With the coming of this New Year, we proudly present the 12th volume of the HSS Journal. The readership of the Journal continues to expand, and interest in its content is growing around the world. The entire editorial board wishes our readership success in 2016, and we will welcome your participation and your contributions to the Journal in the coming year.
I wish to draw your attention to the article submitted by Jordan Villa, MD, Arianna Gianakos, BS and Joseph M. Lane, MD entitled Bisphosphonate Treatment in Osteoporosis: Optimal Duration of Therapy and the Incorporation of a Drug Holiday. In this paper, the authors provide a thorough review of the importance of bisphosphonates in the treatment of osteoporosis, the risk of complications associated with bisphosphonate treatment, and a well-conceived argument for the incorporation of a drug holiday in treatment regimens using these agents. In my opinion, this is a must-read article for any involved in caring for patients in the musculoskeletal disciplines.
In the fall of 1986, I was privileged to serve as the Metabolic Bone Disease Fellow at HSS. Under Joe Lane’s leadership, we struggled to manage patients with osteoporosis, a crippling disease, for which there was no effective treatment. Estrogen replacement therapy and drugs like sodium fluoride or first generation bisphosphonates were not effective and carried unacceptable risks and side effects. The appearance of the amino bisphosphonates was practically a miracle and for the first time provided medications that reduced the risk of both hip and vertebral fracture in patients with documented osteoporosis. Unfortunately, the potential negative consequence of over treatment with these drugs was overlooked in the zeal of their application and rare but severe complications of overuse appeared.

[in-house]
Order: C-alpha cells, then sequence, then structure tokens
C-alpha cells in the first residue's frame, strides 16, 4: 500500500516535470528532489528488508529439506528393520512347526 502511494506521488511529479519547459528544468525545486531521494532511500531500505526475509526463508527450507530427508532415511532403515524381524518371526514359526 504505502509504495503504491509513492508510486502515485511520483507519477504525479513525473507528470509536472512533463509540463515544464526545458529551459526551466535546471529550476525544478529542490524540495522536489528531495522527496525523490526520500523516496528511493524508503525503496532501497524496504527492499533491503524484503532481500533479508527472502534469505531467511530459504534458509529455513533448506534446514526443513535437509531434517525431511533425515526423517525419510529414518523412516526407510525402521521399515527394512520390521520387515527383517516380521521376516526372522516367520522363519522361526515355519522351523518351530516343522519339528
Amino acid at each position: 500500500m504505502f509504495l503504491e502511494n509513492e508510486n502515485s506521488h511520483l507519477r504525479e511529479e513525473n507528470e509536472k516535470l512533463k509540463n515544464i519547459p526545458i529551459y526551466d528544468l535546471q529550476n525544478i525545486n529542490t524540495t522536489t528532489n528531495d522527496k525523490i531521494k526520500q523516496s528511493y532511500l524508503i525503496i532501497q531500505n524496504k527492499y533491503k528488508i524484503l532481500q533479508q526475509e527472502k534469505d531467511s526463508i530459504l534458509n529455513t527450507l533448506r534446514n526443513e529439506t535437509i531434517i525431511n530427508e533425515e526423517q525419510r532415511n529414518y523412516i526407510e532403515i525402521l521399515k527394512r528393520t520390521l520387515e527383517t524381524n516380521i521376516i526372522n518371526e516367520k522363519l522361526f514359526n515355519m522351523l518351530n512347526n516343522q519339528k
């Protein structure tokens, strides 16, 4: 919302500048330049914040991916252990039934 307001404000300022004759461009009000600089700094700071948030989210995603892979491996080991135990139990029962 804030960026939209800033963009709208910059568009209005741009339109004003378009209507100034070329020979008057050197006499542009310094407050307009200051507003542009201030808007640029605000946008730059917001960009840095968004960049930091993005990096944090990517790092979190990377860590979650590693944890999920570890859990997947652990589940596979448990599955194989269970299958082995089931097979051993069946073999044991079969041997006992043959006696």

Villa and her coauthors have done an excellent job of piecing this history together. They carefully describe the pharmacology of these medications and their success in reducing the risk of fracture in patients with osteoporosis. In addition, they clearly highlight the potential for over suppression of the bone with prolonged administration. They also provide a well-thought-out rationale for institution of an interruption of treatment or holiday in the prescription of these drugs. This article will equip the reader with a current understanding of these medications as well as an algorithm for becoming a better steward in the prevention of a crippling but likely, preventable disease. We will be having a webinar on this topic so, stay tuned for more information. I hope you find it valuable to your practice.
Compliance with Ethical Standards
Conflict of Interest
Charles N. Cornell, MD reports personal fees from Weitz and Luxemberg, P.C., during the conduct of the study.
This article does not contain any studies with human or animal subjects performed by the any of the authors.
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Cornell, C.N. A Potential Crack in our Experience with Bisphosphonate Therapy. HSS Jrnl 12, 1 (2016). https://doi.org/10.1007/s11420-015-9483-3